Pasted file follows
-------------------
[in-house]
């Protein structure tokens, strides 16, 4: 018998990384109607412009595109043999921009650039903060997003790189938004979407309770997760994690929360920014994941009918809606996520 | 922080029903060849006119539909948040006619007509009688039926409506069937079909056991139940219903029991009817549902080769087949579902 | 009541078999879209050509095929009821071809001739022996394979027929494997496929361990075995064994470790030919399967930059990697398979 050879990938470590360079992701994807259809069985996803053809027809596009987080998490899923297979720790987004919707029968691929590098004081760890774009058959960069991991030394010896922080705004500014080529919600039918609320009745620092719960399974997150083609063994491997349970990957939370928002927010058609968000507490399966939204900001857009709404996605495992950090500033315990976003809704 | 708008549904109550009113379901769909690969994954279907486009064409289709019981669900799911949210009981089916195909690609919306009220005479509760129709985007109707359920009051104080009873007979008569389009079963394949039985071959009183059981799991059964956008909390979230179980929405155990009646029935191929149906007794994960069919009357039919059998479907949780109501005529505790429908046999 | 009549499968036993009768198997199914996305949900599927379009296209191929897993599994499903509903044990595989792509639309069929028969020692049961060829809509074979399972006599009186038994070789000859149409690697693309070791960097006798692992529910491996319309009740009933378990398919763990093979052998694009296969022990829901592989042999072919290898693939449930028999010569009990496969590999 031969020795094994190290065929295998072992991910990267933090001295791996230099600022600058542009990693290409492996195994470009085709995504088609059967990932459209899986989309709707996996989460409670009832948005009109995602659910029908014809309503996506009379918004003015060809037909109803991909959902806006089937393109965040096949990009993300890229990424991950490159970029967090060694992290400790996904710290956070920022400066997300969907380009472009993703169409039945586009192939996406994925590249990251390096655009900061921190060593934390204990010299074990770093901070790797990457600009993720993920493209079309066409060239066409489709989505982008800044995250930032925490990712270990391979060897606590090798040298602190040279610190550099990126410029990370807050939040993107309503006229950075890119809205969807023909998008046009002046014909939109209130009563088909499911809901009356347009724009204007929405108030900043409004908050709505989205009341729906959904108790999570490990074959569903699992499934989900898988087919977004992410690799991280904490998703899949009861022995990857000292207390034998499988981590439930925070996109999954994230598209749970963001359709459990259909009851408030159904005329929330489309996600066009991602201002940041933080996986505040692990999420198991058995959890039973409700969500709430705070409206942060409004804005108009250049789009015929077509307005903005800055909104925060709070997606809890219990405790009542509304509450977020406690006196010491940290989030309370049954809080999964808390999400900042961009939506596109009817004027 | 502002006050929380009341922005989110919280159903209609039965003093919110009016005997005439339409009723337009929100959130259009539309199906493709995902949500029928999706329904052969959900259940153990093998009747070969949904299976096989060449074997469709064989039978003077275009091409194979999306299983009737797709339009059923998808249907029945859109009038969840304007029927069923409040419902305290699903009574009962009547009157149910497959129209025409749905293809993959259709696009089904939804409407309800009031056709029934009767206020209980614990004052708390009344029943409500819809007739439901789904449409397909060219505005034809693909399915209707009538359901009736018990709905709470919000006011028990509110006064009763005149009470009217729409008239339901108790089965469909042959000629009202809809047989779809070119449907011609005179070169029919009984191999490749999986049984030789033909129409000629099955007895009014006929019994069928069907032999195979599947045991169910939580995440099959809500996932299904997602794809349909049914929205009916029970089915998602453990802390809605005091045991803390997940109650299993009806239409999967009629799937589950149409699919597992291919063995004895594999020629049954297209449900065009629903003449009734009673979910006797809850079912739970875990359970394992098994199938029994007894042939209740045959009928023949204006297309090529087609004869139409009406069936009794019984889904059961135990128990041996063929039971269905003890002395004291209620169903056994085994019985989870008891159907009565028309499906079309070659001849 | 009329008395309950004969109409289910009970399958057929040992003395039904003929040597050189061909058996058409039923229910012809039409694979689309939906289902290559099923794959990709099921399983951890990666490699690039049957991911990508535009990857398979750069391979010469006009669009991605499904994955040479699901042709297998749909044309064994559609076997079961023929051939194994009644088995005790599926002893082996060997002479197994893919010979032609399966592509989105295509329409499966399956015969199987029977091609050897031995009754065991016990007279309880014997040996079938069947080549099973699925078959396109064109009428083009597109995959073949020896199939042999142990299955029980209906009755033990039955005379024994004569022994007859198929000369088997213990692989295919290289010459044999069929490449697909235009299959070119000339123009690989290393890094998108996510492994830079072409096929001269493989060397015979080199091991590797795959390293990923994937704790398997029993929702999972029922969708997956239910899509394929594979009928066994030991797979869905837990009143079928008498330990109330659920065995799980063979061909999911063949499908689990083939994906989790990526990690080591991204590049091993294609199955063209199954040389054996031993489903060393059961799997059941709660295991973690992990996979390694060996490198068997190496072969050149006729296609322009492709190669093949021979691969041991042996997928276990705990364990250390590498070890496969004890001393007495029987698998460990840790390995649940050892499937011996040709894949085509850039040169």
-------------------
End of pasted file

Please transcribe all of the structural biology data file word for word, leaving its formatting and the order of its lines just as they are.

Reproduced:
[in-house]
């Protein structure tokens, strides 16, 4: 018998990384109607412009595109043999921009650039903060997003790189938004979407309770997760994690929360920014994941009918809606996520 | 922080029903060849006119539909948040006619007509009688039926409506069937079909056991139940219903029991009817549902080769087949579902 | 009541078999879209050509095929009821071809001739022996394979027929494997496929361990075995064994470790030919399967930059990697398979 050879990938470590360079992701994807259809069985996803053809027809596009987080998490899923297979720790987004919707029968691929590098004081760890774009058959960069991991030394010896922080705004500014080529919600039918609320009745620092719960399974997150083609063994491997349970990957939370928002927010058609968000507490399966939204900001857009709404996605495992950090500033315990976003809704 | 708008549904109550009113379901769909690969994954279907486009064409289709019981669900799911949210009981089916195909690609919306009220005479509760129709985007109707359920009051104080009873007979008569389009079963394949039985071959009183059981799991059964956008909390979230179980929405155990009646029935191929149906007794994960069919009357039919059998479907949780109501005529505790429908046999 | 009549499968036993009768198997199914996305949900599927379009296209191929897993599994499903509903044990595989792509639309069929028969020692049961060829809509074979399972006599009186038994070789000859149409690697693309070791960097006798692992529910491996319309009740009933378990398919763990093979052998694009296969022990829901592989042999072919290898693939449930028999010569009990496969590999 031969020795094994190290065929295998072992991910990267933090001295791996230099600022600058542009990693290409492996195994470009085709995504088609059967990932459209899986989309709707996996989460409670009832948005009109995602659910029908014809309503996506009379918004003015060809037909109803991909959902806006089937393109965040096949990009993300890229990424991950490159970029967090060694992290400790996904710290956070920022400066997300969907380009472009993703169409039945586009192939996406994925590249990251390096655009900061921190060593934390204990010299074990770093901070790797990457600009993720993920493209079309066409060239066409489709989505982008800044995250930032925490990712270990391979060897606590090798040298602190040279610190550099990126410029990370807050939040993107309503006229950075890119809205969807023909998008046009002046014909939109209130009563088909499911809901009356347009724009204007929405108030900043409004908050709505989205009341729906959904108790999570490990074959569903699992499934989900898988087919977004992410690799991280904490998703899949009861022995990857000292207390034998499988981590439930925070996109999954994230598209749970963001359709459990259909009851408030159904005329929330489309996600066009991602201002940041933080996986505040692990999420198991058995959890039973409700969500709430705070409206942060409004804005108009250049789009015929077509307005903005800055909104925060709070997606809890219990405790009542509304509450977020406690006196010491940290989030309370049954809080999964808390999400900042961009939506596109009817004027 | 502002006050929380009341922005989110919280159903209609039965003093919110009016005997005439339409009723337009929100959130259009539309199906493709995902949500029928999706329904052969959900259940153990093998009747070969949904299976096989060449074997469709064989039978003077275009091409194979999306299983009737797709339009059923998808249907029945859109009038969840304007029927069923409040419902305290699903009574009962009547009157149910497959129209025409749905293809993959259709696009089904939804409407309800009031056709029934009767206020209980614990004052708390009344029943409500819809007739439901789904449409397909060219505005034809693909399915209707009538359901009736018990709905709470919000006011028990509110006064009763005149009470009217729409008239339901108790089965469909042959000629009202809809047989779809070119449907011609005179070169029919009984191999490749999986049984030789033909129409000629099955007895009014006929019994069928069907032999195979599947045991169910939580995440099959809500996932299904997602794809349909049914929205009916029970089915998602453990802390809605005091045991803390997940109650299993009806239409999967009629799937589950149409699919597992291919063995004895594999020629049954297209449900065009629903003449009734009673979910006797809850079912739970875990359970394992098994199938029994007894042939209740045959009928023949204006297309090529087609004869139409009406069936009794019984889904059961135990128990041996063929039971269905003890002395004291209620169903056994085994019985989870008891159907009565028309499906079309070659001849 | 009329008395309950004969109409289910009970399958057929040992003395039904003929040597050189061909058996058409039923229910012809039409694979689309939906289902290559099923794959990709099921399983951890990666490699690039049957991911990508535009990857398979750069391979010469006009669009991605499904994955040479699901042709297998749909044309064994559609076997079961023929051939194994009644088995005790599926002893082996060997002479197994893919010979032609399966592509989105295509329409499966399956015969199987029977091609050897031995009754065991016990007279309880014997040996079938069947080549099973699925078959396109064109009428083009597109995959073949020896199939042999142990299955029980209906009755033990039955005379024994004569022994007859198929000369088997213990692989295919290289010459044999069929490449697909235009299959070119000339123009690989290393890094998108996510492994830079072409096929001269493989060397015979080199091991590797795959390293990923994937704790398997029993929702999972029922969708997956239910899509394929594979009928066994030991797979869905837990009143079928008498330990109330659920065995799980063979061909999911063949499908689990083939994906989790990526990690080591991204590049091993294609199955063209199954040389054996031993489903060393059961799997059941709660295991973690992990996979390694060996490198068997190496072969050149006729296609322009492709190669093949021979691969041991042996997928276990705990364990250390590498070890496969004890001393007495029987698998460990840790390995649940050892499937011996040709894949085509850039040169």